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FIA hint at behind-closed-doors talks with Hamilton and Verstappen

FIA hint at behind-closed-doors talks with Hamilton and Verstappen

F1 News

8 comments

FIA hint at behind-closed-doors talks with Hamilton and Verstappen

FIA hint at behind-closed-doors talks with Hamilton and Verstappen
Ian Parkes & Ewan Gale

FIA race director Michael Masi has hinted at the possibility of holding behind-closed-doors discussions with Lewis Hamilton and Max Verstappen following the fallout that has emerged to the pair's British Grand Prix clash.

After Verstappen was sent into a tyre barrier at 150mph following a collision with Hamilton, the Dutchman and his Red Bull team reacted angrily to the incident that had been brewing throughout this season.

With the potential for the F1 title battle to grow in animosity across the remainder of the campaign, Masi was asked if he would intervene.

"There are various discussions that happen with drivers individually, those will happen behind closed doors and from an FIA perspective will remain that way," he said.

"How I deal with that one on one with drivers will remain between me and the drivers and the teams."

Pushed again as to whether he would sit both drivers down for talks, Masi again kept his cards close to his chest. He repeated: "How I deal with that one is between me, the drivers and the teams."

Incidents must be looked at in isolation

Verstappen hit the barriers with a force of 51g, with the damage and impact infuriating Red Bull team principal Christian Horner and motorsport advisor Dr Helmut Marko, who called for a race ban as Hamilton was only handed a 10-second penalty.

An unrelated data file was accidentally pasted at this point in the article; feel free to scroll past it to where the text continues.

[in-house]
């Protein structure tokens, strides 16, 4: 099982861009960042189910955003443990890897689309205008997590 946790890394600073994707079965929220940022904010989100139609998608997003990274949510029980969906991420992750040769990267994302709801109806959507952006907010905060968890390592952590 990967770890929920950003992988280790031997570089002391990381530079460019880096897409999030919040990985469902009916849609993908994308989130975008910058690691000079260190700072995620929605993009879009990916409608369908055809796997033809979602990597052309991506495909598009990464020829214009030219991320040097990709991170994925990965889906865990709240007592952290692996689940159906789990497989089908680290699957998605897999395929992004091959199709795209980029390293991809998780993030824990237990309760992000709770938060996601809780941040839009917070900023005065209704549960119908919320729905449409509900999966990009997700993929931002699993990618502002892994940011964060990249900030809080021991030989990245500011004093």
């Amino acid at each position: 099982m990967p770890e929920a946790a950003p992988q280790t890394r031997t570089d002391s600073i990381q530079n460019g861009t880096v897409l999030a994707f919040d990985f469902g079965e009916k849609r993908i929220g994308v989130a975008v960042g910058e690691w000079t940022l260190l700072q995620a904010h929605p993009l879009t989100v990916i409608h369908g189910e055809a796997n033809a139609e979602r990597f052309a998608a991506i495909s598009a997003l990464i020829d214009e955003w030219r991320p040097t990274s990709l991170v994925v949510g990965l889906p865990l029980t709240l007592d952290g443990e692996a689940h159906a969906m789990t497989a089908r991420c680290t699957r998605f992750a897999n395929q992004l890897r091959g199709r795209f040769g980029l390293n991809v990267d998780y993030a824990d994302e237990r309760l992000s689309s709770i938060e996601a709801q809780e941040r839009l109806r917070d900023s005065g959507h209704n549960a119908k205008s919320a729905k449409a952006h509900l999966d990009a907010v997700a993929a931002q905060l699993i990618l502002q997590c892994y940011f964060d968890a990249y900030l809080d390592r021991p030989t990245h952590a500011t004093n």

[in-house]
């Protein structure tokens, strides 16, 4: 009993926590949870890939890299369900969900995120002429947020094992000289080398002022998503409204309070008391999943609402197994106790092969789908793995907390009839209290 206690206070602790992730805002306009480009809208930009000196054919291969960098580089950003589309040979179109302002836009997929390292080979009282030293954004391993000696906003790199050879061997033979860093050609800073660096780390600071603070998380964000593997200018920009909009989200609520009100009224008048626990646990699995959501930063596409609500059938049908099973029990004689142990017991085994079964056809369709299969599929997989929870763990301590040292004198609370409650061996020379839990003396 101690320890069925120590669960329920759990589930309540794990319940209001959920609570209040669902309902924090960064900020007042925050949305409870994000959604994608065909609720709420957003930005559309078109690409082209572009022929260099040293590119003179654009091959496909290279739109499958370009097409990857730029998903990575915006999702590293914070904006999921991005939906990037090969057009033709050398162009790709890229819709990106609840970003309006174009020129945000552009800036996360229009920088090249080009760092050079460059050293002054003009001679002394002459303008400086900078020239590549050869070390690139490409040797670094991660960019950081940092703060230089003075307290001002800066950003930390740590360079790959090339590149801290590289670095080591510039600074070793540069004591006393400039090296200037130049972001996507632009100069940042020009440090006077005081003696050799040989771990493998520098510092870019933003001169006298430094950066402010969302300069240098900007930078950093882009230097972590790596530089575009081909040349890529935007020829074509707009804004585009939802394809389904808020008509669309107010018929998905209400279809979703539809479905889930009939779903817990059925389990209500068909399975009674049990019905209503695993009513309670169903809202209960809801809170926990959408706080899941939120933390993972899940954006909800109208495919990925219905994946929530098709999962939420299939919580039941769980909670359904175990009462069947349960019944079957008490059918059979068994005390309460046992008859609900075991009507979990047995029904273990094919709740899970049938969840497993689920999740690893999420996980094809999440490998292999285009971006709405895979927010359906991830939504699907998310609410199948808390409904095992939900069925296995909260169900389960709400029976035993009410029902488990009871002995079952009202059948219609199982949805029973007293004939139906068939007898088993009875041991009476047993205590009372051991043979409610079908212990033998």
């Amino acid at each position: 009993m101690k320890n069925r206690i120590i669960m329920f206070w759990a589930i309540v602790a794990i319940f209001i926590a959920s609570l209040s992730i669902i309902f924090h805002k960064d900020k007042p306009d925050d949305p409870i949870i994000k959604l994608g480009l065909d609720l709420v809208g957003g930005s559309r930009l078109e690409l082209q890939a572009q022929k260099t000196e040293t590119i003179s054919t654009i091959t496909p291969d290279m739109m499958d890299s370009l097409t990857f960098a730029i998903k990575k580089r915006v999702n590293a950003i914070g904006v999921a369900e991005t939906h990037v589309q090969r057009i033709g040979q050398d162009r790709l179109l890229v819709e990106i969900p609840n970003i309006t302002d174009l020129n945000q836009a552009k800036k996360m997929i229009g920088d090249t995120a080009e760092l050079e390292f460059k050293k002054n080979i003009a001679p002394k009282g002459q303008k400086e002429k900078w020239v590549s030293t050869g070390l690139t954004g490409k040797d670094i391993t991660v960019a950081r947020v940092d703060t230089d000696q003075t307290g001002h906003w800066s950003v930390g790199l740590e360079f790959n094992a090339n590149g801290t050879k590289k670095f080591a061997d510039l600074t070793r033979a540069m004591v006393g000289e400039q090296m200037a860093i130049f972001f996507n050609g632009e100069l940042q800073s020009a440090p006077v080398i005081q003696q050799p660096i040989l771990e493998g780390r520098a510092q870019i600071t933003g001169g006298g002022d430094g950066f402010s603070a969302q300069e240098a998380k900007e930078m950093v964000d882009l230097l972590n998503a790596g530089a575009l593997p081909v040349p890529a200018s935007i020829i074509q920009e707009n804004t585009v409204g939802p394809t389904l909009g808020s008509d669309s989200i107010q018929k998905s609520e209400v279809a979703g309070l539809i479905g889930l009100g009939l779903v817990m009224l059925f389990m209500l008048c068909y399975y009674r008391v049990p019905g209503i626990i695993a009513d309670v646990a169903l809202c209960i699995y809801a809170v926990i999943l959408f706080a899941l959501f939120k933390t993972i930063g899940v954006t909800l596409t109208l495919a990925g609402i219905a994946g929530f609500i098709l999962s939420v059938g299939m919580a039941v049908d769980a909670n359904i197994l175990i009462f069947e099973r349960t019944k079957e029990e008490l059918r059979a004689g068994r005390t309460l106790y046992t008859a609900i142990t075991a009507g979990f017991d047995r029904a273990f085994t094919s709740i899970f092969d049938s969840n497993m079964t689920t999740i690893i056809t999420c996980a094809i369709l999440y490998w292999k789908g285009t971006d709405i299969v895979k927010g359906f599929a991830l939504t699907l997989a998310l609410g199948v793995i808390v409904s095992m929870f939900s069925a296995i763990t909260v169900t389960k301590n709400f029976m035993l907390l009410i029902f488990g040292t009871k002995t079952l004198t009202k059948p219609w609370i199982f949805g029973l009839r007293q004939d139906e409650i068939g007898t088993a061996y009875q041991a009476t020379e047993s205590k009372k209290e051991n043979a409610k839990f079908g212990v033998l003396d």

Asked if he backed the decision, Masi replied: "I agree with the stewards and the penalty applied when you look at the incident and don't consider the consequence, which are two very different scenarios."

On whether stronger penalties should be given with regard to the consequences of an incident, Masi said: "If you look at it on that basis, you will never find a penalty that will redress the balance.

"That's why going back a few years, the teams, which was the team principals, made a very clear distinction that they did not want consequence taken into account, that they wanted it based on the incident itself.

"I completely understand their perspective, and it is a generally held view across all stewarding to not look at consequences for that exact purpose."

What do you think?
Mark

It was a racing incident, 50/50 and obviously the stewards thought so too. Verstappen is a track bully boy always has been.

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